The Rivanna River, a designated Commonwealth of Virginia Scenic River, flows through Albemarle and Fluvanna Counties to the James River, a tributary of the Chesapeake Bay. Beginning in Charlottesville, the 38 mile Rivanna River Water Trail gives you the chance to explore this historic landscape by canoe or kayak. In the land that Thomas Jefferson once roamed, you can still view sites along the river with which he was associated. A water trail map is available from the Rivanna Conservation Society.
Please note that boating, canoeing, kayaking and other activities on rivers can be dangerous. Obtain a water trail map and navigational maps in advance, plan your trip, and follow all safety precautions.
Launch sites are open all day, spring through fall. Do not go on the river during flooding or high water.
(Note: Many places fill to capacity on busy, nice weather days, especially holiday weekends. Please call ahead or visit the official website to get the most up-to-date information before visiting.)
There are no fees for launch site use. A Rivanna River Water Trail may be downloaded online from the Rivanna Conservation Society.
The Rivanna River, the largest tributary to the upper James River, was named for Queen Anne, as it was the custom in early Virginia history to name streams for royalty. Its headwaters originate in the Blue Ridge Mountains of Central Virginia, in both Albemarle and Greene counties. The river meanders through the City of Charlottesville and stretches south through Fluvanna County, joining with the James River at Columbia. The confluence of the North and South forks, just upstream from Darden Towe, forms the Rivanna’s mainstem, a total of 50 miles in length. The 766 square miles of watershed is home to a variety of terrestrial and aquatic species, including the rare and endangered James Spinymussel (Pleurobema collina). Remarkably, sixty-five percent of the Rivanna Watershed is forested, which helps retard pollution.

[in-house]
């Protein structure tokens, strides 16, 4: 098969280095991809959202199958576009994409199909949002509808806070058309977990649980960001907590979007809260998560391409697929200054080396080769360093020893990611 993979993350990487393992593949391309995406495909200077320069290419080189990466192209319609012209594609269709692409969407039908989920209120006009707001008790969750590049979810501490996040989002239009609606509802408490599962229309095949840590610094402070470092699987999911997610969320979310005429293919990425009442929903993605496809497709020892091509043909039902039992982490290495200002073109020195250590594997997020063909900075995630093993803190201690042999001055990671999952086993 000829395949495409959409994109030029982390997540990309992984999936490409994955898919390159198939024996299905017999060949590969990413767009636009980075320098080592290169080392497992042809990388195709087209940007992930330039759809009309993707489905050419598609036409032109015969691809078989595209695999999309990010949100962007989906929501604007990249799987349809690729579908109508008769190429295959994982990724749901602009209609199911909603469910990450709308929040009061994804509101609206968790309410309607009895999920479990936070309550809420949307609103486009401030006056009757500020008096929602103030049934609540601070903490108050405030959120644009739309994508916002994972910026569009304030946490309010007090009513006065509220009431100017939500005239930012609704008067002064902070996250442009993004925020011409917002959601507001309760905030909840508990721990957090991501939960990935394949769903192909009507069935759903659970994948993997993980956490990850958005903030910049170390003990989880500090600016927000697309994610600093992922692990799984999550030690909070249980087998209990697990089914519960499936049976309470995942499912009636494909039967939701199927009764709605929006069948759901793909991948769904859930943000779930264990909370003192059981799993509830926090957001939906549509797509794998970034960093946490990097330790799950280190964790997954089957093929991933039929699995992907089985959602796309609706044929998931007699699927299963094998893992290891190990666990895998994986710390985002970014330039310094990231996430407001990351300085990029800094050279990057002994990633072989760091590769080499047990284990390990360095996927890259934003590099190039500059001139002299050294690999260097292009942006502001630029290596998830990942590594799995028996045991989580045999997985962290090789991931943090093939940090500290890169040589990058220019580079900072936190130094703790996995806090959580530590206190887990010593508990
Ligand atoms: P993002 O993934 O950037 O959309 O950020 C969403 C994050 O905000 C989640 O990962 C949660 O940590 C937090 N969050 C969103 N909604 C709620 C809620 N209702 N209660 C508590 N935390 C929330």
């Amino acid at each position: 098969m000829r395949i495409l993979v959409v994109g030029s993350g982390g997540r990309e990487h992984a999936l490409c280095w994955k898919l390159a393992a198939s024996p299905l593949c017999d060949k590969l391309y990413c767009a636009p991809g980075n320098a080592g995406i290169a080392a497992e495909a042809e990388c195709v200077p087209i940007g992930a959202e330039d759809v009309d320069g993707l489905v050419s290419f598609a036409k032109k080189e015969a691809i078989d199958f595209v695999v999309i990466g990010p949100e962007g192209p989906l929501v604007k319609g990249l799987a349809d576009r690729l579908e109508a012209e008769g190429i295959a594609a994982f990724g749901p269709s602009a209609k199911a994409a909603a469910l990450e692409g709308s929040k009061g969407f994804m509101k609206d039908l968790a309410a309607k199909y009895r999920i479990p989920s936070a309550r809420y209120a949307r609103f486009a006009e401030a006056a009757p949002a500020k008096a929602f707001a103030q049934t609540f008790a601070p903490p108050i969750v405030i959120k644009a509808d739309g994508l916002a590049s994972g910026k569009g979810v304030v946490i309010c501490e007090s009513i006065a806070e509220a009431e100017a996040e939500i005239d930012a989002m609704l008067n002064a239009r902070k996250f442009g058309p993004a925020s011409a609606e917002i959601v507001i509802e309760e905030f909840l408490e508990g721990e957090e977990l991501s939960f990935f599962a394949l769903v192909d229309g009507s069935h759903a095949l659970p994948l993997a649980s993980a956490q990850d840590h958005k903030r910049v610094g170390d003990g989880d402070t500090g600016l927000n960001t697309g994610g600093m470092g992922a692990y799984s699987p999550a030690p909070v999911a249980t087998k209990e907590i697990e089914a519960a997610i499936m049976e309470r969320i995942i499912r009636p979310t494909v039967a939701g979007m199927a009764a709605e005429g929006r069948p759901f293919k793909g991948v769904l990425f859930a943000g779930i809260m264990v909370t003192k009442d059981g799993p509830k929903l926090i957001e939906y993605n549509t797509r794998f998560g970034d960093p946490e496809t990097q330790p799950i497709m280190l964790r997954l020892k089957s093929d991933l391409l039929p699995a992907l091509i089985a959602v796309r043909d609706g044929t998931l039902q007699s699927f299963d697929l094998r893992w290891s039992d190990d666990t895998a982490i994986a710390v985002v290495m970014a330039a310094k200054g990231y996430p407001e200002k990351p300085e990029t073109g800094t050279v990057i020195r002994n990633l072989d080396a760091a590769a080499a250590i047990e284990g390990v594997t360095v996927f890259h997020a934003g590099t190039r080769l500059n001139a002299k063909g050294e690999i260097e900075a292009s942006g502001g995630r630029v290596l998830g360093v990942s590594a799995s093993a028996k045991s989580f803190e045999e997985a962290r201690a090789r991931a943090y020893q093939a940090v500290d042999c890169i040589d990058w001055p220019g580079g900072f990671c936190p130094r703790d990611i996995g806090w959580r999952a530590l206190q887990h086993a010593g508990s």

Historically, the banks of the Rivanna River were home to the Monacan Indian Tribe. And, with the establishment of the European settlements, the Rivanna became an essential resource for early agricultural activity. Thomas Jefferson enhanced the river’s usefulness by improving navigation, in large measure to accommodate the transport of wheat and tobacco from Monticello and other regional farms. For more on the Rivanna River’s history, please read Mr. Jefferson’s River: The Rivanna by Minnie Lee McGehee and William E. Trout III. (2001)
Paddle a canoe or kayak to view historic sites dating to the 18th century, view wildlife, go fishing, or just relax.
Be sure to consult a water trail guide, detailed maps and local conditions prior to any river trip! Follow all safety precautions.
Primarily Class I, however there are some drops considered to be in the high Class II or low Class III range. (Read more about the different levels of River Classifications)
Download printable enlargements of the various sections of the Rivanna River Water Trail map from the Rivanna Conservation Society.
There are 6 existing launch sites along the route. Launch sites provide parking and access to the river. Obtain a water trail map for details. Restrooms are not available at all launch sites or along the river; plan to use services in local communities or carry appropriate sanitary containers. Primitive camping is available at some designated sites along the route. Do not use private land without prior permission. Services and accommodations are available in several communities in the area.